One reason I love watching athletes receive awards is the acceptance speeches. In them athletes thank God, their mom, their Little League coach, their teammates, the fans, and on and on. They express tremendous gratitude to all those who helped them along the way. What if we encouraged athletes to express gratitude more often?
Sports fans witnessed history in this year’s October Classic. The Chicago Cubs broke their 108 year World Series Championship drought. They did so in dramatic fashion and displayed all that we love about sports on the biggest stage in baseball. While there was certainly exceptional play on the diamond, I am most interested in what the Cubs have done behind the scenes to build a championship organization. I believe every team can learn something from how the Chicago Cubs select, train, build, and field their team.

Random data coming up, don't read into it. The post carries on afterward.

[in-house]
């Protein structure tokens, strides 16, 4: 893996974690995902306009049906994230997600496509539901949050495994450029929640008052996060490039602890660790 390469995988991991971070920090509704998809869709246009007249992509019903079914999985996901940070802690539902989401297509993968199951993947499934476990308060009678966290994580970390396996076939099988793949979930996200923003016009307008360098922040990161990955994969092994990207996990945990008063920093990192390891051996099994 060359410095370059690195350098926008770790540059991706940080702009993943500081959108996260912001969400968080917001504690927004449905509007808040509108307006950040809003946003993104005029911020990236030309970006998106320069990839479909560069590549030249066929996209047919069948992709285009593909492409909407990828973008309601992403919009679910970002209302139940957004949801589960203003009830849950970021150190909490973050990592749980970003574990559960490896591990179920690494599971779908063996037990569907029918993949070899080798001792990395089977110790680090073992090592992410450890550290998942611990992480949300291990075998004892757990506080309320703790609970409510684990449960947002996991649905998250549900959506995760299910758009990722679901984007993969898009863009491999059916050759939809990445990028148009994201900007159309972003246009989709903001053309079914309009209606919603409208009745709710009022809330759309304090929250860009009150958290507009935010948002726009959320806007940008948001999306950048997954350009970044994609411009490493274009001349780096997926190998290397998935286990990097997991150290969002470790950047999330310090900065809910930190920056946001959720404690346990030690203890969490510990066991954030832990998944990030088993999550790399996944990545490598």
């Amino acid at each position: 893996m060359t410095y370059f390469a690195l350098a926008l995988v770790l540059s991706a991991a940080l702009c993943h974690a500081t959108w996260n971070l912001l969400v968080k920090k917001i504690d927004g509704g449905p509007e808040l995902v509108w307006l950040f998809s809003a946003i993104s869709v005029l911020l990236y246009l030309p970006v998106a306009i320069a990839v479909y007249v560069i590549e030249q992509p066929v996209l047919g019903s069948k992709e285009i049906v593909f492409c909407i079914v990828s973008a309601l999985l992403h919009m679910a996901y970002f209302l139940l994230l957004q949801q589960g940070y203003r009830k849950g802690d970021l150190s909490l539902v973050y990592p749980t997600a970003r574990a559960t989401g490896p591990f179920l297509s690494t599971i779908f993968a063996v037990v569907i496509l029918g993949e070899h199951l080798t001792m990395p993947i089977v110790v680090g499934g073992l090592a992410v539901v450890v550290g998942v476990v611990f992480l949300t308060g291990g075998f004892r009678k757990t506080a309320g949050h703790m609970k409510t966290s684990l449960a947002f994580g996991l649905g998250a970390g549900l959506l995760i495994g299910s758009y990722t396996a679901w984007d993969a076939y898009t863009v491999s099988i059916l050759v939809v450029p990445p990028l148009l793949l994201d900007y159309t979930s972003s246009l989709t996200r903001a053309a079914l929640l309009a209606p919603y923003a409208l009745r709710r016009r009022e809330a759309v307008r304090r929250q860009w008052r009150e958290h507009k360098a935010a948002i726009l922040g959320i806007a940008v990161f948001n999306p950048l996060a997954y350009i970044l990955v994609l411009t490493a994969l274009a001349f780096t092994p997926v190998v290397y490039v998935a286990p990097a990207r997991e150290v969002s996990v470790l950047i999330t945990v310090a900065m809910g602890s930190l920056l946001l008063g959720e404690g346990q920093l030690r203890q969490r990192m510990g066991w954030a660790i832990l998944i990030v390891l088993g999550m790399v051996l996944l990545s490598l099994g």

Athletes thrive on competition. Yet many have a significant fear of failure. It looks different from one player to the next, but the bottom line is that many athletes are risk averse. A basketball player passes up the open shot. A hitter takes the first pitch when the game is close, even though it was right down the middle. Despite their competitive natures, athletes need to foster courage.
Adversity is inevitable in sports. However, as many have said before, our greatest challenge is ourselves. A slump is merely one example of this. For athletes a slump is a downward trend in their performance outcomes. With the wrong mental approach, a slump can feel like a black hole in a player’s career.